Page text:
What’s in “The Keeper”? Lolita author Vladimir Nabokov dissected butterfly penises — in his words, “sculptured sex” — and arranged them in cabinets to identify individual species. At the New Museum his beautifully notated Frankensteinian collages of butterfly-wing patterns show an aesthetic intelligence equal to Kurt Schwitters, Wallace Berman, and Rauschenberg. At the New Museum is Korbinian Aigner, a priest, painter, and pomologist (the study of fruit), who, starting around 1912 and proceeding while he was in Dachau to his death, in 1966, painted dusky still-lifes of apples on glowing monochrome backgrounds. His obsessional focus, power of observation, fleshy texture, and subtleness of color are as mesmerizing as Giorgio Morandi, as strange as Cézanne, as formally distinct as El Lissitzky. André Malraux, author of Museum Without Walls, said “We can feel only by comparison.” Neither Aigner nor Nabokov are in our art museums to let these feelings flow. Neither is Hilma af Klint, whose 16 glorious paintings from 1914–15 cover three walls here. Her highly hued work, filled with spirals, squares, circles, and corkscrewing seashell shapes, shows that she’s not just a great painter; she’s one of the inventors of abstraction itself. Her plain blocky fields of color are revolutionary and I don’t see them again in painting until the backgrounds of Francis Bacon. Klint has received retrospectives but still isn’t allotted her deserved place in art history. Maybe because she called her work “Paintings for the Temple,” said she was inspired by “high masters,” and designated her work not be seen until 20 years after her death. Somehow this cast her as some sort of zodiacal spiritualist.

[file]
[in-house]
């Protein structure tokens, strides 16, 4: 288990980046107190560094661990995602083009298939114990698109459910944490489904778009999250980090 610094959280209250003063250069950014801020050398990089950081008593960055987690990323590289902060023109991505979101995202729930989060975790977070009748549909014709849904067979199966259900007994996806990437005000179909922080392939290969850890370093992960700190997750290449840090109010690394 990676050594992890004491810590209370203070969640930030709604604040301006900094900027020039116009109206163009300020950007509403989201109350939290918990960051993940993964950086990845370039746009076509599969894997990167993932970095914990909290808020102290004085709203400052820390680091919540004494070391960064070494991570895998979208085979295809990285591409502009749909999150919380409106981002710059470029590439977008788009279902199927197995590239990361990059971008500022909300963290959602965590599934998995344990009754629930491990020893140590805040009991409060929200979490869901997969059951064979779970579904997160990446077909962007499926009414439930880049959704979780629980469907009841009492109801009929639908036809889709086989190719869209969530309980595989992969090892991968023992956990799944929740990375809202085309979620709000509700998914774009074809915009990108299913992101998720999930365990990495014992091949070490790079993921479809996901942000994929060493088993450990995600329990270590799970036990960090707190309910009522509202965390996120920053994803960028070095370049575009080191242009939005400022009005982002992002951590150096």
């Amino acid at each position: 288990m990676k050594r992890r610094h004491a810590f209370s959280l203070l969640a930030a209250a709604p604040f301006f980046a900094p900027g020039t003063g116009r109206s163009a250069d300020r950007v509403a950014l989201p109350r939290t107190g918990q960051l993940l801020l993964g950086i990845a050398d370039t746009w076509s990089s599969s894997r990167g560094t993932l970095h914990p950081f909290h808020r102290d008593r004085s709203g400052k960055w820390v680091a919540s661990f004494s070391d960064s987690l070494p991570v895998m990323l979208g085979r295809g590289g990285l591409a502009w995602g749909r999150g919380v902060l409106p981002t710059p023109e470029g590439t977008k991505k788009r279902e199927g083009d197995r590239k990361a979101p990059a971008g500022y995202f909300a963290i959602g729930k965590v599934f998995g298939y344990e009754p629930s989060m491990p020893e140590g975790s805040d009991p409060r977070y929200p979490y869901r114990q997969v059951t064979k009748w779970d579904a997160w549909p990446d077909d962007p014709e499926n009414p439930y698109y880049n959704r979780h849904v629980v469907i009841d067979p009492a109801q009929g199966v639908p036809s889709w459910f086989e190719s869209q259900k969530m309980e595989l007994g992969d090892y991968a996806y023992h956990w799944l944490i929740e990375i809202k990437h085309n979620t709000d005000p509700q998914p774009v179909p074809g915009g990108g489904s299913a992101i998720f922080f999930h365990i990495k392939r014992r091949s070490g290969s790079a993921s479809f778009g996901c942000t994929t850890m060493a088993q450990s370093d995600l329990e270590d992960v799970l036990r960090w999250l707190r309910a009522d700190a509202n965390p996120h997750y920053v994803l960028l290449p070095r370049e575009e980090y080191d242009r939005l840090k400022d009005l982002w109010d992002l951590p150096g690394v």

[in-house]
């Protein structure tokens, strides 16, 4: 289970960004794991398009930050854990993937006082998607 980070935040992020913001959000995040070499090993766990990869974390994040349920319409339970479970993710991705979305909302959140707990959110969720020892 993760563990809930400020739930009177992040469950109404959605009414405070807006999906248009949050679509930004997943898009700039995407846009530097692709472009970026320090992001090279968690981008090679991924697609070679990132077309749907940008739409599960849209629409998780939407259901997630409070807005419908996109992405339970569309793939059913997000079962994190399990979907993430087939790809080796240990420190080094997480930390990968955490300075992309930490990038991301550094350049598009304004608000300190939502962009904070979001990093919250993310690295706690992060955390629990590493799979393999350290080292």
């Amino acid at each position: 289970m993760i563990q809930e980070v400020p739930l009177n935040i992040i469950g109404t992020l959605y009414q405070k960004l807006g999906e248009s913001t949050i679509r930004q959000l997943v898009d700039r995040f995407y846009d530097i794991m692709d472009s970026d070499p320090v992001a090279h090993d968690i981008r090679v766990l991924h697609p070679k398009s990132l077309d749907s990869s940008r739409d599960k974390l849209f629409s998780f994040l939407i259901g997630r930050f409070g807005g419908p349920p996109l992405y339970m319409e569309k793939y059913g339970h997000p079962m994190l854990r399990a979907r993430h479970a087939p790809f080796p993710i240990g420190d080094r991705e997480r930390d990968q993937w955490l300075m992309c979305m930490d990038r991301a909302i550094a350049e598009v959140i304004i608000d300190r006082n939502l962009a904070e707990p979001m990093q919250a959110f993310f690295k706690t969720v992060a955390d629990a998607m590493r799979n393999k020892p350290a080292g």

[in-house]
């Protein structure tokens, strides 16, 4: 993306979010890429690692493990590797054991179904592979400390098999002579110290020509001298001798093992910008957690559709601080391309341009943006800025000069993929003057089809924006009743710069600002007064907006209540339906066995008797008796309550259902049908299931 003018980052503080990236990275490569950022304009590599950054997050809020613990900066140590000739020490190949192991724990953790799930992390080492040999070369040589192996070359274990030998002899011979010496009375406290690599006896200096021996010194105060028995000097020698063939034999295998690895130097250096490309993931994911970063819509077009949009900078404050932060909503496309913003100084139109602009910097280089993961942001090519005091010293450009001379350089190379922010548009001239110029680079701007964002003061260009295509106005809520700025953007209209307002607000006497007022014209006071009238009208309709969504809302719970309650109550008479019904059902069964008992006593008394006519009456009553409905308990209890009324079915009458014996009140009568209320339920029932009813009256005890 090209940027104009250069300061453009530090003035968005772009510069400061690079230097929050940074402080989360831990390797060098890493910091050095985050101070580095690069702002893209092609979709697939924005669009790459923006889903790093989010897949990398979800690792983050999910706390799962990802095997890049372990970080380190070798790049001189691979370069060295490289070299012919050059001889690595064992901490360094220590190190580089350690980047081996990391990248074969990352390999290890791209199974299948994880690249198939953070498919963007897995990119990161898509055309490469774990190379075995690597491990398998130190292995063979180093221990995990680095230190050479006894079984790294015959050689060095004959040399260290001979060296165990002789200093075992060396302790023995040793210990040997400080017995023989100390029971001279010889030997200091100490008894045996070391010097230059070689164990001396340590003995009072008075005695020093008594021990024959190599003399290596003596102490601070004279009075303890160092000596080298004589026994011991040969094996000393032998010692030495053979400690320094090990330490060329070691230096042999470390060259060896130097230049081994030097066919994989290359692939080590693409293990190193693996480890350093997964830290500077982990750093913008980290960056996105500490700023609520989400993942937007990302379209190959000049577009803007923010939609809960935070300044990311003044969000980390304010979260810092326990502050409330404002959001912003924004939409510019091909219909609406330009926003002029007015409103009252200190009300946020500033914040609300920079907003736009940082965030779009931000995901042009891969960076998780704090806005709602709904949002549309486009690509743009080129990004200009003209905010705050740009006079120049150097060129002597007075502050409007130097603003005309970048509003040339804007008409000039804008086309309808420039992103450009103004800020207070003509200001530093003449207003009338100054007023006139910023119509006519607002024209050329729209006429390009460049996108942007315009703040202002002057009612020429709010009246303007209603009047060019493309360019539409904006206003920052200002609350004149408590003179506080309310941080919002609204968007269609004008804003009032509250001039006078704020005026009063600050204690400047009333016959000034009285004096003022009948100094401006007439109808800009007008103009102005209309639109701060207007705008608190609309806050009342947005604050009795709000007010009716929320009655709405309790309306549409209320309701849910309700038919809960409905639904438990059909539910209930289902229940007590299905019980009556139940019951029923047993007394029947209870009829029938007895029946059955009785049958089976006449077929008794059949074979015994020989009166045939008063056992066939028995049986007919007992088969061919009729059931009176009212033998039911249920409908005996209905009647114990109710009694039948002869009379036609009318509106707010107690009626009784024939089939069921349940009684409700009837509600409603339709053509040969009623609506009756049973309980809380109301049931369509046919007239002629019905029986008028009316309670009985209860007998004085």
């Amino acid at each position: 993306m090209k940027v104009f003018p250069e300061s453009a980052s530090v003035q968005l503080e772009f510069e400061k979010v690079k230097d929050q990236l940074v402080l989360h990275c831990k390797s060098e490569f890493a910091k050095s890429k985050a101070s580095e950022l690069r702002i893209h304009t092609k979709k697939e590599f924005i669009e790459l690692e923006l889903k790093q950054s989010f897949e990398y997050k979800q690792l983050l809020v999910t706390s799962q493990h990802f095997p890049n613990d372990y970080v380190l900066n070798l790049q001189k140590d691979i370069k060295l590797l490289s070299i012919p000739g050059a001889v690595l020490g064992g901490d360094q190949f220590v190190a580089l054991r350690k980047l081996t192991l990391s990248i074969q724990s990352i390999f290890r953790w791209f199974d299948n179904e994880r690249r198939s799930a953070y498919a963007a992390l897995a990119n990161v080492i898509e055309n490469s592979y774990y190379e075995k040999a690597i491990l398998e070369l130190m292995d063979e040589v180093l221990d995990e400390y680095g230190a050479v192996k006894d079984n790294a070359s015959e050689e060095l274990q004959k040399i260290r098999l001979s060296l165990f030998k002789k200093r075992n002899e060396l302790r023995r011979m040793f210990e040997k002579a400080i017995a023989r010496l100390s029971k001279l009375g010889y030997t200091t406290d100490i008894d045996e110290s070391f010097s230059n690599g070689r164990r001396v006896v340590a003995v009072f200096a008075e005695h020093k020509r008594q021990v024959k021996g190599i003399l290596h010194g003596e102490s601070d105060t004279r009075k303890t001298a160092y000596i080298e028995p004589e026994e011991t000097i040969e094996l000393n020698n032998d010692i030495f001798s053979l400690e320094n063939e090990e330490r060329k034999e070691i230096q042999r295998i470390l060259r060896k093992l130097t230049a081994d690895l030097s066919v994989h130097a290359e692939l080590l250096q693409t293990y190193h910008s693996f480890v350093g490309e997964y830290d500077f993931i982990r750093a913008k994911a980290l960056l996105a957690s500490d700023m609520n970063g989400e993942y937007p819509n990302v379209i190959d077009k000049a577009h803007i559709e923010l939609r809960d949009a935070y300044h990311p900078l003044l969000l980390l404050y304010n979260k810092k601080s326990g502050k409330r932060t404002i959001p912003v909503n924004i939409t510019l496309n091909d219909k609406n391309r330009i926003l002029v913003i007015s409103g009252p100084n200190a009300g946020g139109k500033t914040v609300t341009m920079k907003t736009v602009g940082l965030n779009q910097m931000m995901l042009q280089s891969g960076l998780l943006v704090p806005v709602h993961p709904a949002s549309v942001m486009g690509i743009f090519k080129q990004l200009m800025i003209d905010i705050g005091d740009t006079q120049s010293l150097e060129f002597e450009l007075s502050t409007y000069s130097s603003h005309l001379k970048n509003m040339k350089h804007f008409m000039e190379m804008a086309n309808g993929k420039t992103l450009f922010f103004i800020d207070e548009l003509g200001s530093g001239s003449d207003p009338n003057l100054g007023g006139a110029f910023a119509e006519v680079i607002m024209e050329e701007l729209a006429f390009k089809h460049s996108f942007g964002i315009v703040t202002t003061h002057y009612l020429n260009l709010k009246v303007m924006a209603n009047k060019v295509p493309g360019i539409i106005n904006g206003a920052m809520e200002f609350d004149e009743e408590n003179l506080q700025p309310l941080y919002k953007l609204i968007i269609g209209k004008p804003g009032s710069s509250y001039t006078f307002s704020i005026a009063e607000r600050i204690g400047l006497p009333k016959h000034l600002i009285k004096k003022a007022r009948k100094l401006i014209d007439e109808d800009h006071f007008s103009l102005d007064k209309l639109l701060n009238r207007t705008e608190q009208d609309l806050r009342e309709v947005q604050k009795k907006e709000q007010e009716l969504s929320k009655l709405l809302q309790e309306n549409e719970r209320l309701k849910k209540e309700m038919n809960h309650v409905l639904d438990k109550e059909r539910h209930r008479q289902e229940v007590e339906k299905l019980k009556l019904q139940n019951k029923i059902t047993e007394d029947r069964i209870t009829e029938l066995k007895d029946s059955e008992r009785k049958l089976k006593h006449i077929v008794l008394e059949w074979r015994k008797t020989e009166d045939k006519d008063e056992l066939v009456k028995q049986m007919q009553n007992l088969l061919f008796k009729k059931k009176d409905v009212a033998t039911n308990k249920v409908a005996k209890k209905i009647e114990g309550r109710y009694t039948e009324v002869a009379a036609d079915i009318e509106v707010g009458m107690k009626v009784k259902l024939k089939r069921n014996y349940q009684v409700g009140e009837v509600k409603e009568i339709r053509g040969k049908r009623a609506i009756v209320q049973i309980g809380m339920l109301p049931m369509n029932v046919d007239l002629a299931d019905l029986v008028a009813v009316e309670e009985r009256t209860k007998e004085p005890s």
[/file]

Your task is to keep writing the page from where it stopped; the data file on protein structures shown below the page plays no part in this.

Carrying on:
Suffering a similar fate is Olga Fröbe-Kapteyn — who called her geometric paintings “meditation drawings” and founded a school of spiritual research in 1930. Her 12 paintings from 1920s and 1930s at the New Museum have such snappy graphic-ness that you might mistake them for Pop or psychedelic posters of the 1960s. Nearby are 81 wild black-and-white abstract-geometric photographs by Wilson Bentley (1865–1931) who fashioned his own camera to make photomicrographs of individual snow crystals. Bentley is in a few museums. But even though this is abstract photography decades before it became an ism in art, his work is seen as scientific. At the New Museum 300,00 of the 500,000 pencil drawings of contemporary Vanda Vieira-Schmidt radiate an original Paul Klee–Louise Bourgeoisie synthesis. She believes they are “countering the forces of evil in this world” — exactly like Byzantine and early Renaissance artists claimed. Her work can only otherwise be seen a Dresden military museum.
The funny thing is, however unusual the collections look within the context of a museum — however powerfully “The Keeper” shows us that there is more in the category of art than our present system has dreamt of — in truth I think that all great artists know this cosmic complexity already. Every maker has an individual idea of what needs to exist; great imagination is always a force from within. Whether one knows art history or not, art begins pre-intellectually, beyond language. Art is a search for new paths of encounter and poetic structures, images and things that go beyond themselves. Hilma af Klint and Fröbe-Kapteyn might have said their work was inspired by cosmic forces. Kandinsky said his art was a “penetration of collected forces.” Franz Marc called it a “pantheistic penetration.” Marsden Hartley called his “cosmic Cubism.” Marcel Duchamp suspended 1,200 coal bags from a ceiling. This would fit into “The Keeper” with the string-figure cats’-cradle-like configurations collected by filmmaker/ethnomusicologist Harry Smith.
It’s beyond time for a new generation of art historians not only to open up the system and let art be the garden that it is, home to exotic blooms of known and unknown phenomena. It’s time to work against this system. We can’t say painting is dead just as women and artist of color started to show up in art history. Our art history has stiffened into an ideology that clear-cuts a medium, pronounces it dead (like undertakers) and moves on like conquistadors to the next stage. The idea that art has an overall goal of advancing or perfecting its terms and techniques is made up. Imagined. Idiotic. Except to those benefiting from this intellectual fundamentalism. Someday, people will look back at this phase of art history the way we look back at manifest destiny and colonialism.
*This article appears in the September 19, 2016, issue of New York Magazine.